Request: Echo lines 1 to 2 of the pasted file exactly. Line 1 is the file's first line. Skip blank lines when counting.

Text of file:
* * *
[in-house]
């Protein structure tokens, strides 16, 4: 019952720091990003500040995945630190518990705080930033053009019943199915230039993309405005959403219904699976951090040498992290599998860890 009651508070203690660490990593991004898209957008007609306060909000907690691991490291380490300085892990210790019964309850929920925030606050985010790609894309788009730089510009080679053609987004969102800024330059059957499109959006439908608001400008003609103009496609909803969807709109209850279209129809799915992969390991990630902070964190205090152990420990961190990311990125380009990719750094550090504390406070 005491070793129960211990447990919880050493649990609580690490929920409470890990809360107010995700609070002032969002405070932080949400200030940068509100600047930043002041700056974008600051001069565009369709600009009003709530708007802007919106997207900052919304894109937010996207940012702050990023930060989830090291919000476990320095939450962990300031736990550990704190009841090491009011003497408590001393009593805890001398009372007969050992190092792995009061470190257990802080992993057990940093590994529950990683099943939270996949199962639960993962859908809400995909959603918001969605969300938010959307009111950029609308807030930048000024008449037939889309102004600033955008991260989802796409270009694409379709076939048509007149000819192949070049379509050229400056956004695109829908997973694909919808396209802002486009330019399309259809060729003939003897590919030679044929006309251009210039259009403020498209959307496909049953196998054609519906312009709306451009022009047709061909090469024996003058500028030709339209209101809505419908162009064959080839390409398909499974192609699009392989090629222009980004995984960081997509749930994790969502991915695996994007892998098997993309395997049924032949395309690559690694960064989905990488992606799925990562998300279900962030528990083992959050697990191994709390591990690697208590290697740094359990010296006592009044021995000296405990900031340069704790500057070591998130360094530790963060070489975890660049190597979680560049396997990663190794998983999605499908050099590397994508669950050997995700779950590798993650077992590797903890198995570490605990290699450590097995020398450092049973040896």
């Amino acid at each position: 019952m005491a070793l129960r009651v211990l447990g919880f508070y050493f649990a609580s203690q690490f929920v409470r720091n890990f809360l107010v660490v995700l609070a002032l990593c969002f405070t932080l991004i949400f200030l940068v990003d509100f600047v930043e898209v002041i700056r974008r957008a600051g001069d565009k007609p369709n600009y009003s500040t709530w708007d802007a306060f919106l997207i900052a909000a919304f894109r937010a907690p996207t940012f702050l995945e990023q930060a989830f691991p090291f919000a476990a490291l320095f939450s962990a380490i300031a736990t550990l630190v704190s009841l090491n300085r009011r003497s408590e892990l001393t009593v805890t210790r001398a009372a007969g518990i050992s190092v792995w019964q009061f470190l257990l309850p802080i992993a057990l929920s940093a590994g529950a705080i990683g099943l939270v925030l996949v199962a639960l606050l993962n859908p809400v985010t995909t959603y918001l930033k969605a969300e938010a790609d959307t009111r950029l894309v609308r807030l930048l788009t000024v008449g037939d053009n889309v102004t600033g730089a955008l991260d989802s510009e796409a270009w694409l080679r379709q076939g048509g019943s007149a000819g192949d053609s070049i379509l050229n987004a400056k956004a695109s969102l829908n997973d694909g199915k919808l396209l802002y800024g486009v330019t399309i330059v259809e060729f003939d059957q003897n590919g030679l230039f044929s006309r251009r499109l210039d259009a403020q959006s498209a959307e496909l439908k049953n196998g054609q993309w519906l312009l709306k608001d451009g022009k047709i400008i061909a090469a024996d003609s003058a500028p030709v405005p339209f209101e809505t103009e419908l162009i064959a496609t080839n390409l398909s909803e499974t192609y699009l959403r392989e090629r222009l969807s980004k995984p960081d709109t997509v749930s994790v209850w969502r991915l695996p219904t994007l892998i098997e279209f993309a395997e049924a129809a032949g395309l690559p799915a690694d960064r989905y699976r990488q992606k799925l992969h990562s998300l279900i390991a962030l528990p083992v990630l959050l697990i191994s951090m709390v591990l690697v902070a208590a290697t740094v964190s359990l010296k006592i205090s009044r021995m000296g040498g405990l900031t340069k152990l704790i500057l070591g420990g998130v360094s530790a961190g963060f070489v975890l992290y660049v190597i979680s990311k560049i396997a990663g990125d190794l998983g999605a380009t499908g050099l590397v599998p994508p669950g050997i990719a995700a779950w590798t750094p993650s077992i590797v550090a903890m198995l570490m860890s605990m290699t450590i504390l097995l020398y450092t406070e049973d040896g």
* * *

[in-house]
């Protein structure tokens, strides 16, 4: 019952720091990003500040995945630190518990705080930033053009019943199915230039993309405005959403219904699976951090040498992290599998860890 009651508070203690660490990593991004898209957008007609306060909000907690691991490291380490300085892990210790019964309850929920925030606050985010790609894309788009730089510009080679053609987004969102800024330059059957499109959006439908608001400008003609103009496609909803969807709109209850279209129809799915992969390991990630902070964190205090152990420990961190990311990125380009990719750094550090504390406070 005491070793129960211990447990919880050493649990609580690490929920409470890990809360107010995700609070002032969002405070932080949400200030940068509100600047930043002041700056974008600051001069565009369709600009009003709530708007802007919106997207900052919304894109937010996207940012702050990023930060989830090291919000476990320095939450962990300031736990550990704190009841090491009011003497408590001393009593805890001398009372007969050992190092792995009061470190257990802080992993057990940093590994529950990683099943939270996949199962639960993962859908809400995909959603918001969605969300938010959307009111950029609308807030930048000024008449037939889309102004600033955008991260989802796409270009694409379709076939048509007149000819192949070049379509050229400056956004695109829908997973694909919808396209802002486009330019399309259809060729003939003897590919030679044929006309251009210039259009403020498209959307496909049953196998054609519906312009709306451009022009047709061909090469024996003058500028030709339209209101809505419908162009064959080839390409398909499974192609699009392989090629222009980004995984960081997509749930994790969502991915695996994007892998098997993309395997049924032949395309690559690694960064989905990488992606799925990562998300279900962030528990083992959050697990191994709390591990690697208590290697740094359990010296006592009044021995000296405990900031340069704790500057070591998130360094530790963060070489975890660049190597979680560049396997990663190794998983999605499908050099590397994508669950050997995700779950590798993650077992590797903890198995570490605990290699450590097995020398450092049973040896």